Age-related defects in B lymphopoiesis underlie the myeloid dominance of adult leukemia

Department of Pathology and Laboratory Medicine and Hematopoietic Malignancies Program, Jonsson Comprehensive Cancer Center, Los Angels, CA 90095, USA.
Blood (Impact Factor: 10.45). 10/2007; 110(6):1831-9. DOI: 10.1182/blood-2007-01-069401
Source: PubMed


Reduced lymphopoiesis during aging contributes to declines in immunity, but little consideration has been given to its effect on the development of hematologic disease. This report demonstrates that age-related defects in lymphopoiesis underlie the myeloid dominance of adult leukemia. Using a murine model of chronic myeloid leukemia, an adult-onset malignancy that arises from transformation of hematopoietic stem cells by the BCR-ABL(P210) oncogene, we demonstrate that young bone marrow (BM) cells that were transformed with BCR-ABL(P210) initiated both a myeloproliferative disorder (MPD) and B-lymphoid leukemia, whereas BCR-ABL(P210)-transformed old BM cells recapitulated the human disease by inducing an MPD with rare lymphoid involvement. In addition, the lesser severity of MPDs initiated from old BCR-ABL(P210)-transduced BM cells revealed unappreciated defects in aged myeloid progenitors. These data demonstrate that aging affects patterns of leukemogenesis and indicate that the effects of senescence on hematopoiesis are more extensive than previously appreciated.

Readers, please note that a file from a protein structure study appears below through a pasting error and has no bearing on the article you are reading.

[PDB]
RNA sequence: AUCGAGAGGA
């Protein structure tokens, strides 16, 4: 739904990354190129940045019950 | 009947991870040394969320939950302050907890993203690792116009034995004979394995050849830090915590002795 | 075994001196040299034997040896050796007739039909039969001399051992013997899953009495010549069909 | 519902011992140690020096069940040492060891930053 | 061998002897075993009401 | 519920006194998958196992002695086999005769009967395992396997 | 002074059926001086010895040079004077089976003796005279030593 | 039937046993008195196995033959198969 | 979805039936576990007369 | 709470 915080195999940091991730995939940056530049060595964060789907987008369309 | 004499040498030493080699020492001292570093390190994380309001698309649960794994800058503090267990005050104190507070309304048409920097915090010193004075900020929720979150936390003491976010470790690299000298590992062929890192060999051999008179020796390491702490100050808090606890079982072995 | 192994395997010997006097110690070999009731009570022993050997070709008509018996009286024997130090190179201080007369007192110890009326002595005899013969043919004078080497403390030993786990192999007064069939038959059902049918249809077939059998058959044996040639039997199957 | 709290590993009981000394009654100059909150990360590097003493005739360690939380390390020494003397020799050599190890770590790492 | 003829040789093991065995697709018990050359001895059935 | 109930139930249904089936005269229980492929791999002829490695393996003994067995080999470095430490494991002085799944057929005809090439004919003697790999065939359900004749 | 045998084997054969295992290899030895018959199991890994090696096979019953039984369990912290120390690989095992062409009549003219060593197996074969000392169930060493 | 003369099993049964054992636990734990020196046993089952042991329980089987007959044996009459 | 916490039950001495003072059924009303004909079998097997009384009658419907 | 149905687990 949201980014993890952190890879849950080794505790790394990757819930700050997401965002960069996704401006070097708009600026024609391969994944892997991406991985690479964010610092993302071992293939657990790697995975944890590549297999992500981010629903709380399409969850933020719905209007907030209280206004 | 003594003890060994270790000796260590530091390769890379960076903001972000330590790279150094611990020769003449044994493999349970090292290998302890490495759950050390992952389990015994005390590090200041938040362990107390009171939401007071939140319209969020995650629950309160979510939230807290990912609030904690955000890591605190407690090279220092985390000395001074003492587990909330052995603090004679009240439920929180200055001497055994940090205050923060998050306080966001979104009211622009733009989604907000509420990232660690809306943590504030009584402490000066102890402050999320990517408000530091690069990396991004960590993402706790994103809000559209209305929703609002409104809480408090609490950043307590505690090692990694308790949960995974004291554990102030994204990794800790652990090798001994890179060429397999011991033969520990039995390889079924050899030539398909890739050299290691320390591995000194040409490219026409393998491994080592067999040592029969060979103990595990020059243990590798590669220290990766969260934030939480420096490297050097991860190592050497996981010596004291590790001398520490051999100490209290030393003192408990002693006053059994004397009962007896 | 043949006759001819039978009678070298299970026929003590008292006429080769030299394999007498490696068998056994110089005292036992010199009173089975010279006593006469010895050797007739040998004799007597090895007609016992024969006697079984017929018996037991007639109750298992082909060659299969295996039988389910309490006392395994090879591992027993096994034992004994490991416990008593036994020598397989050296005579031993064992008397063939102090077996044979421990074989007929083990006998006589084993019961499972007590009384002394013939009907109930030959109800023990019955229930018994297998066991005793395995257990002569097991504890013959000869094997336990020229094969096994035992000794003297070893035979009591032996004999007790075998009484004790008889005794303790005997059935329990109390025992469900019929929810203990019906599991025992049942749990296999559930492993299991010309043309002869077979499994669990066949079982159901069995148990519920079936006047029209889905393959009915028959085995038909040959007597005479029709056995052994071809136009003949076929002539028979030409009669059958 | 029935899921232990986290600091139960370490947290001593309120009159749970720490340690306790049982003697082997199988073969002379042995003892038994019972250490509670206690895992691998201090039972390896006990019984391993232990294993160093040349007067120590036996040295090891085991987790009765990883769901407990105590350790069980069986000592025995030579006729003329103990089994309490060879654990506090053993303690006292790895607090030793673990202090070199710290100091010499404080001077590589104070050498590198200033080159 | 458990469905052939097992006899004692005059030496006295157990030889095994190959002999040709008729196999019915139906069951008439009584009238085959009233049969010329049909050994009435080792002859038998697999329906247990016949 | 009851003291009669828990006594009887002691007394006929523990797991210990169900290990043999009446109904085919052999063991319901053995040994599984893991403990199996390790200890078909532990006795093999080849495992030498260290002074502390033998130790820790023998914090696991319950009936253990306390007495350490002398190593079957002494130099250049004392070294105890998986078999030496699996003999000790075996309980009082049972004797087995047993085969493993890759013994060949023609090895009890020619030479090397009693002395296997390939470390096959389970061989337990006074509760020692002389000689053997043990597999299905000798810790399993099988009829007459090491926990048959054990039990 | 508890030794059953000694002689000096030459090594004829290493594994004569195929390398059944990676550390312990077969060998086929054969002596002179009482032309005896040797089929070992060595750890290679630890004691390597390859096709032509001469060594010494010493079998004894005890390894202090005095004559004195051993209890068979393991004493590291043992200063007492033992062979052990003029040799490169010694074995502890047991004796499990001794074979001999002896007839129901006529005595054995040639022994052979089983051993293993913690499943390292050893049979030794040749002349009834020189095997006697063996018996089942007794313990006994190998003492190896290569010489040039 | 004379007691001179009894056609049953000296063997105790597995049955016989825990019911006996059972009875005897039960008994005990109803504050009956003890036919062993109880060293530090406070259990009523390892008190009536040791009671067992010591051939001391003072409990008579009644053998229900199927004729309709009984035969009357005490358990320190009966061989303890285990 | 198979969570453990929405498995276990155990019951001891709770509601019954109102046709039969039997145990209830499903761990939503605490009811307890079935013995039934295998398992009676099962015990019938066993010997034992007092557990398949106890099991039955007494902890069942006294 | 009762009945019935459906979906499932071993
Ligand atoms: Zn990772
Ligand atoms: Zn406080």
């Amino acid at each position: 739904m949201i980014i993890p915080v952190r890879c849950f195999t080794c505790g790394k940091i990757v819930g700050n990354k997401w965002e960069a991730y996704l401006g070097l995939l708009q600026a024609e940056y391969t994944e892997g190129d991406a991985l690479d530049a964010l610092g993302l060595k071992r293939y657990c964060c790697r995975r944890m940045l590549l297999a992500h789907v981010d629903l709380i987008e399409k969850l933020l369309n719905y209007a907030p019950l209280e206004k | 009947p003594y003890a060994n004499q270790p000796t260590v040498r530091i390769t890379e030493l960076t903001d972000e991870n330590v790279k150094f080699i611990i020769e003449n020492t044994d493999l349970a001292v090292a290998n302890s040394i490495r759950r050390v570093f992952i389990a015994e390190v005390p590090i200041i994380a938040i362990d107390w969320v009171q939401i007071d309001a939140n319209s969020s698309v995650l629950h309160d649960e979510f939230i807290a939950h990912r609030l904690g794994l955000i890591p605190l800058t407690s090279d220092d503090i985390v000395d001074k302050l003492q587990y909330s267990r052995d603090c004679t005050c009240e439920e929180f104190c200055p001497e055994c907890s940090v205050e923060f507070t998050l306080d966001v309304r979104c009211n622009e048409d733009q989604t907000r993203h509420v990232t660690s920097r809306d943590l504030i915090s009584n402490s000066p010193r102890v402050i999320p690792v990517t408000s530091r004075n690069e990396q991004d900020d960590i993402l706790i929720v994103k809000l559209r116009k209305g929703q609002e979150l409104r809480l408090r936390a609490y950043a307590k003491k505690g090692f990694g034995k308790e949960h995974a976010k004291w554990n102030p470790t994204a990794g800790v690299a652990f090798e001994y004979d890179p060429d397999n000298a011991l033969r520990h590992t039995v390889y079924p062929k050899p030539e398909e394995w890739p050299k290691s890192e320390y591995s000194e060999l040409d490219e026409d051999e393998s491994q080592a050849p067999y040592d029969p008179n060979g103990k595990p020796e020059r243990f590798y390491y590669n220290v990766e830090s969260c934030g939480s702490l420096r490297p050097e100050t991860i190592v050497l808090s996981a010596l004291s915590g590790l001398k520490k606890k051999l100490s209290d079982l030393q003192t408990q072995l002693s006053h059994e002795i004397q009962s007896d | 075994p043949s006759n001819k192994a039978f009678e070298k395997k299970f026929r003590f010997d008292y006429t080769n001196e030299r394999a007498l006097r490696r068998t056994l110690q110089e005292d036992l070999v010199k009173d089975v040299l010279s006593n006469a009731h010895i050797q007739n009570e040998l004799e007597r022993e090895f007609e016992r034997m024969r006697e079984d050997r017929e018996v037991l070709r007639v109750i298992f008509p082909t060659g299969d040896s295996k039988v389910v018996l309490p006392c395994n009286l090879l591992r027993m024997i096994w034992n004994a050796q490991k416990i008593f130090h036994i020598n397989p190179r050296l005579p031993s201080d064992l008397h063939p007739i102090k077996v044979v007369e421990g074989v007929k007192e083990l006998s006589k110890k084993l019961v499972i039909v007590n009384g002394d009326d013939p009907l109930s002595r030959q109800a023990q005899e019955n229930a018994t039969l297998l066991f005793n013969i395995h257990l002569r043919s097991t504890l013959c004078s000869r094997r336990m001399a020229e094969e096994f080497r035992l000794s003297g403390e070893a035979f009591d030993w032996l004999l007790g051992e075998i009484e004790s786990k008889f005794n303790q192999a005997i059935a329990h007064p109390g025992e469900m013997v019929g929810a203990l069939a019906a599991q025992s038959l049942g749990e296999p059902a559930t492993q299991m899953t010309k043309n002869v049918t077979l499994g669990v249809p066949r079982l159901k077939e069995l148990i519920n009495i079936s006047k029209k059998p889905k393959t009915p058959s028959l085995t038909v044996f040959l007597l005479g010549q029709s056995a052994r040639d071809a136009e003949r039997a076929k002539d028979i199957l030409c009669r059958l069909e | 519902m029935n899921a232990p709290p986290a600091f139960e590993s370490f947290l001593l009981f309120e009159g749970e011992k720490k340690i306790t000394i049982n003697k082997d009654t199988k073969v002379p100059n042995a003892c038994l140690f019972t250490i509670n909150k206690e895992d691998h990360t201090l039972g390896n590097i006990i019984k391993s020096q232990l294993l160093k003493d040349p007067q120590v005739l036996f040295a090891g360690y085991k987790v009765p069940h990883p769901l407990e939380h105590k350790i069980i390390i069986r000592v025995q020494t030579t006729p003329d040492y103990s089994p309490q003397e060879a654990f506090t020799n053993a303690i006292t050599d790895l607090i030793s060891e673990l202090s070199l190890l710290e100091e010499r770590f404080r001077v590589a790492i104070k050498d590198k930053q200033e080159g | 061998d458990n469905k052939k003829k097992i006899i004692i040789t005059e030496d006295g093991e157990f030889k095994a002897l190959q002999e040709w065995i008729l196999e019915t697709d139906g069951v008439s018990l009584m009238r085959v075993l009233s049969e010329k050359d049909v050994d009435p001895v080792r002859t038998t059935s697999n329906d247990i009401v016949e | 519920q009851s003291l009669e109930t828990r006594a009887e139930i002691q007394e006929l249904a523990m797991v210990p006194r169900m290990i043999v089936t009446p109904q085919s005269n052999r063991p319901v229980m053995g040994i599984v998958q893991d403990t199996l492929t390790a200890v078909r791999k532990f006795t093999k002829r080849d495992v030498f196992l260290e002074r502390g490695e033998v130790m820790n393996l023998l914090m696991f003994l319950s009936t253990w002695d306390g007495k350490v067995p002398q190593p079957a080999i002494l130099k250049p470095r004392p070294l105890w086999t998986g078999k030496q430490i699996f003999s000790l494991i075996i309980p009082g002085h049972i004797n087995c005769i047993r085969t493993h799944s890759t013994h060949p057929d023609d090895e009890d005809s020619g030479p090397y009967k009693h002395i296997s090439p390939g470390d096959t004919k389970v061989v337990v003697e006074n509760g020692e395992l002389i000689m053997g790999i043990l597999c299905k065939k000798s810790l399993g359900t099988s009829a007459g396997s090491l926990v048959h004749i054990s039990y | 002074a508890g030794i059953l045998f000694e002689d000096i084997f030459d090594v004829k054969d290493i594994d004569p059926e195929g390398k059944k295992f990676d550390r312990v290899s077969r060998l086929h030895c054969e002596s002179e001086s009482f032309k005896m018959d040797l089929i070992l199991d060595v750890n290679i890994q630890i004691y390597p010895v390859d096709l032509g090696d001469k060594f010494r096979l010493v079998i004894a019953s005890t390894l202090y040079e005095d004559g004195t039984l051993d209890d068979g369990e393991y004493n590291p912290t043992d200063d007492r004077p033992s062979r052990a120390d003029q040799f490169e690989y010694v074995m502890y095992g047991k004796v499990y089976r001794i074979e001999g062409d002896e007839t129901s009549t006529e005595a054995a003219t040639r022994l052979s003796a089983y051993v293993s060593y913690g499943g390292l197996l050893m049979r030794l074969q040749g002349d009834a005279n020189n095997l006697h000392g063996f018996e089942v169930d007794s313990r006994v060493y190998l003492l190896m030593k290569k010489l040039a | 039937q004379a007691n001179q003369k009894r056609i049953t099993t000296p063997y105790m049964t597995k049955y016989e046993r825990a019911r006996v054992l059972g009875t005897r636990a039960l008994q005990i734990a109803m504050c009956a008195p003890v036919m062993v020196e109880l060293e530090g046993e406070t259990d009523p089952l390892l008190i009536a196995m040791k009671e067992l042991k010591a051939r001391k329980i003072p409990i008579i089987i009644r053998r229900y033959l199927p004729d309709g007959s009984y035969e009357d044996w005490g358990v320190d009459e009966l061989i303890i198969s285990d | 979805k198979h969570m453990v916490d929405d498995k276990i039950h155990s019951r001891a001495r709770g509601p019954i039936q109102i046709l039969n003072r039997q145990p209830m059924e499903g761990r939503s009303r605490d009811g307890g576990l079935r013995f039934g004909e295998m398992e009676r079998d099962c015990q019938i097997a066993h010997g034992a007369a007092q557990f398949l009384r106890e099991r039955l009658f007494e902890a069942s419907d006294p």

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Available from: Encarnacion Montecino-Rodriguez, Sep 25, 2014
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    • "HSCs as pathophysiological determinants in aging Age-related changes in HSCs may be responsible for multiple pathological conditions in the elderly population (Rothstein 2003; Signer et al. 2007). The decline of the lymphoid cell production leads to impaired immune defense and higher susceptibility to infections. "
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